I hesitated for a moment (I really hadn’t anticipated getting an appointment before the end of the month) before agreeing to take the open slot. And I’m glad that’s what I decided to do, because 1) at least I can talk to someone about what I think I’m lacking in terms of my current diabetes management; 2) I might end up getting some quality advice that will redeem my endo’s office in my eyes; and 3) even if I don’t see eye to eye with this person, it will be the push I need to start actively pursuing a new endo that will more closely match my diabetes care style.

We’ll see what happens.

Way Overdue for An Endo Appointment

By chance, I was looking through some old lab results on my endocrinologist’s online patient portal when I noticed something.

I was (and still am, as of this writing) way overdue for an endo appointment.

The last time I saw my doctor was at a virtual appointment back in February – more than 8 months ago. This gap in time between appointments feel especially significant because most of my life with diabetes, I’ve gone to the endocrinologist 4 times per year. It was only when I started seeing this new endocrinologist (who I’m not a particularly big fan of, BTW) a couple of years ago, and it was at her suggestion that I dropped down to twice yearly appointments.

From the beginning, I haven’t loved that recommendation.

I’ve realized that I am the type of person who kind of relies on regular visits with my endocrinologist in order to keep my diabetes (and myself) in check. This doesn’t mean I actually enjoying going to see my endo – because who honestly likes to go see any doctor – but it does mean that I feel like there’s been a missing component to my diabetes care lately.

I guess I’ve just been too busy (traveling, working, trying to maintain a semblance of a social life) to slow down and really notice the absence in my diabetes care and management.

But what bothers me more is that my endo’s office hasn’t even tried to contact me to schedule an appointment. What gives?! The moment I knew that I was way past due for an appointment, I messaged their office, and I still haven’t received a response back.

So in addition to it being time for my endocrinology appointment, it may also be time for a new endocrinologist, period.

An Enjoyable Eye Exam

I think I just had the best doctor’s appointment of my life (so far).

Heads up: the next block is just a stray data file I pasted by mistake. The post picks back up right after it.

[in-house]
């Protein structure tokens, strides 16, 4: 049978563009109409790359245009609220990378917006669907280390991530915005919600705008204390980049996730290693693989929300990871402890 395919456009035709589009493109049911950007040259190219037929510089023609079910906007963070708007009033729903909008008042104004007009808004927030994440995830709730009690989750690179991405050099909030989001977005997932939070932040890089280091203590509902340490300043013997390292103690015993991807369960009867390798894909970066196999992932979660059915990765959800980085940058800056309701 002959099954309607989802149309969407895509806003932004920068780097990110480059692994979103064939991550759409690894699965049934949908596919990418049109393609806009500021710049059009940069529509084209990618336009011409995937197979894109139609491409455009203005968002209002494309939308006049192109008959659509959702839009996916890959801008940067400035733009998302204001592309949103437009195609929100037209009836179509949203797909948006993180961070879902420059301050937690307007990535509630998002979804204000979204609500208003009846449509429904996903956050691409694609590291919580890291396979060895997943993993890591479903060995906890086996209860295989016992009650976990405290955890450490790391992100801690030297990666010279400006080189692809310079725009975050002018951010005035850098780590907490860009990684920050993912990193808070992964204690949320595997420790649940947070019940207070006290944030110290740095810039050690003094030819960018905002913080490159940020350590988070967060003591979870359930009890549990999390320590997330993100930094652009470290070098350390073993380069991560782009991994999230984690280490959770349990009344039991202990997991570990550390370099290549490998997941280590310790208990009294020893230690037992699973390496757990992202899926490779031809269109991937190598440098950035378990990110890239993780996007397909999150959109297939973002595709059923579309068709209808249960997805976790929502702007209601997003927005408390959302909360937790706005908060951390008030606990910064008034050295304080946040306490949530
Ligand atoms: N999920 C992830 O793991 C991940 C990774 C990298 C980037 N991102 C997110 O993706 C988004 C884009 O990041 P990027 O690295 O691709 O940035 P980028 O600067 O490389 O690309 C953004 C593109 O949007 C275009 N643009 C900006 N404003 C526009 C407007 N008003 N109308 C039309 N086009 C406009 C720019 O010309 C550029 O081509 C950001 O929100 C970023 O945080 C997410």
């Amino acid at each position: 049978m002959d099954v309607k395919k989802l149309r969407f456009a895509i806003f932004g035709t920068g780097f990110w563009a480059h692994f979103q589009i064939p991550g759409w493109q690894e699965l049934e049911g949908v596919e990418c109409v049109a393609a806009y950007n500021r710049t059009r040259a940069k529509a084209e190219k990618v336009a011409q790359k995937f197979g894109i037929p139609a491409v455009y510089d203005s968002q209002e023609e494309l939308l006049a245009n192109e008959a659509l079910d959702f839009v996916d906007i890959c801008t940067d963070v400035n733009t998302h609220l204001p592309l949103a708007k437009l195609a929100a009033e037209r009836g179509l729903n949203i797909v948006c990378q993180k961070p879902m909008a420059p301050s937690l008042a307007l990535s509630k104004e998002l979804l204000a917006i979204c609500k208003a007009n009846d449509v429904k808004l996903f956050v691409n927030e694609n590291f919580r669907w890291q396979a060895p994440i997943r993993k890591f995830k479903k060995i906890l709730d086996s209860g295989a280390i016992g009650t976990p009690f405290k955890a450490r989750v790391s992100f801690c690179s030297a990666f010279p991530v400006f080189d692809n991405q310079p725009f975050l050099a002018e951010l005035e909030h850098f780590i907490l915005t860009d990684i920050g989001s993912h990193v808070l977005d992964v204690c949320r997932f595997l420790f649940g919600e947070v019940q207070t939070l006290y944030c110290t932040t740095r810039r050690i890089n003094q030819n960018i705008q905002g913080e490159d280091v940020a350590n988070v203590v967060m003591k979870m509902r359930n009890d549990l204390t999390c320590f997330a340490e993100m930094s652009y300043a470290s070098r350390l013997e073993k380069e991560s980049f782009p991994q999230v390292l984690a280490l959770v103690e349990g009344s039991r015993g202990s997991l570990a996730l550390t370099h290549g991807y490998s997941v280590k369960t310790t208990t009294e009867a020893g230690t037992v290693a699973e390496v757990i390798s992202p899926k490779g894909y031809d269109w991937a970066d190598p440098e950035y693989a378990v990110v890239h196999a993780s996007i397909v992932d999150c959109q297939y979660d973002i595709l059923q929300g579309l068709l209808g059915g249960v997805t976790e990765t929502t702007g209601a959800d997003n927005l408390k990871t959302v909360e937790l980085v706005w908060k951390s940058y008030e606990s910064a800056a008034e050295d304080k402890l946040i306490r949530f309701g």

And the most incredible part about that statement? This was my very first appointment with this particular doctor and she absolutely nailed it. I’m almost bummed that I only have to see her annually…

Let me back up a bit. This doctor is my new ophthalmologist (eye care specialist). I switched to her because I’d seen my previous one for just about my entire life, and while he was unquestionably an excellent and knowledgeable doctor, we had some…personality clashes that made my yearly visits with him not so great. It wasn’t like we had a breaking point or anything during my last appointment with him, I just decided that now was the time to make the switch to someone else.

So I did. In August, I contacted the new doctor’s office and set up an appointment. I also wrote to my old doctor and requested the last few years’ worth of notes to be faxed to the new doctor. I’d never written a formal letter like that before, but I kept it short, sweet, and professional by informing him that I’d be seeing a new doctor, providing him with her location and fax number, and thanking him for taking great care of me over the years.

An Enjoyable eye exam
I totally snagged this picture of the exam equipment during the few minutes I was in the room alone. 

Making the switch was as simple as those steps – I had nothing else to do but show up for my appointment on September 1.

When I arrived to the office, I took note of all the social distancing protocol in place. There were only a dozen or so chairs spread out throughout the waiting room. There were dividers in place and stickers on the floor to mark six or more feet apart from the next person in line. The receptionist took my temperature with a contact-less thermometer and of course, nobody was allowed into the area without a mask.

Pleased with the careful measurements the office had taken, I waited for a few minutes before being called into an exam room. A nurse gave me a brief exam and had me read an eye chart using my current glasses prescription, then she dilated my eyes before leaving to go get the doctor.

Within a couple minutes, the doctor entered…and it was nonstop chatter from the moment she came in to the moment I left the practice. Her bubbly energy was infectious and it was obvious I was speaking to someone who truly loves her job. She let me know straightaway that her son is also a T1D right around my age, so she’s more than familiar with every facet of caring for it (with, of course, a special focus on eye health).

We talked a little about everything from insulin pumps, careers, CGMs, my broken bone (she was rocking a brace on her foot, so we shared a laugh over our injuries), and our studies in college. And yes, eventually we did get to the eye exam component, which took barely 60 seconds. She exclaimed with enthusiasm over my “gorgeous” eye health and told me that she is a T1D cheerleader, meaning she recognizes how hard we work to take the best possible care of ourselves.

Absolutely amazing, right?!

The appointment ended with me mentioning my appearance in Dexcom G6 advertisements, and she requested that I send her a clip via email. I did so shortly after I got home, and received the loveliest response back:

“You are spectacular. See you next year!”

I swear, I’ve never left a doctor’s appointment feeling so wonderful about myself. It’s a credit to all physicians like this one, who are passionate about what they do, happy to really engage with patients, and demonstrate in-depth knowledge of medicine and the human body.

Why Meeting a New Endocrinologist is Scarier Than Going on a First Date

I have an appointment with my endocrinologist today. Or should I say, the person who I hope is my new endocrinologist. I really want this patient-doctor relationship to work out!

It’s my first new endocrinologist in about ten years and I am effing nervous. It’s comparable to going out on a first date with someone, only I’m not hoping to be wooed with flowers or treated to a fancy meal.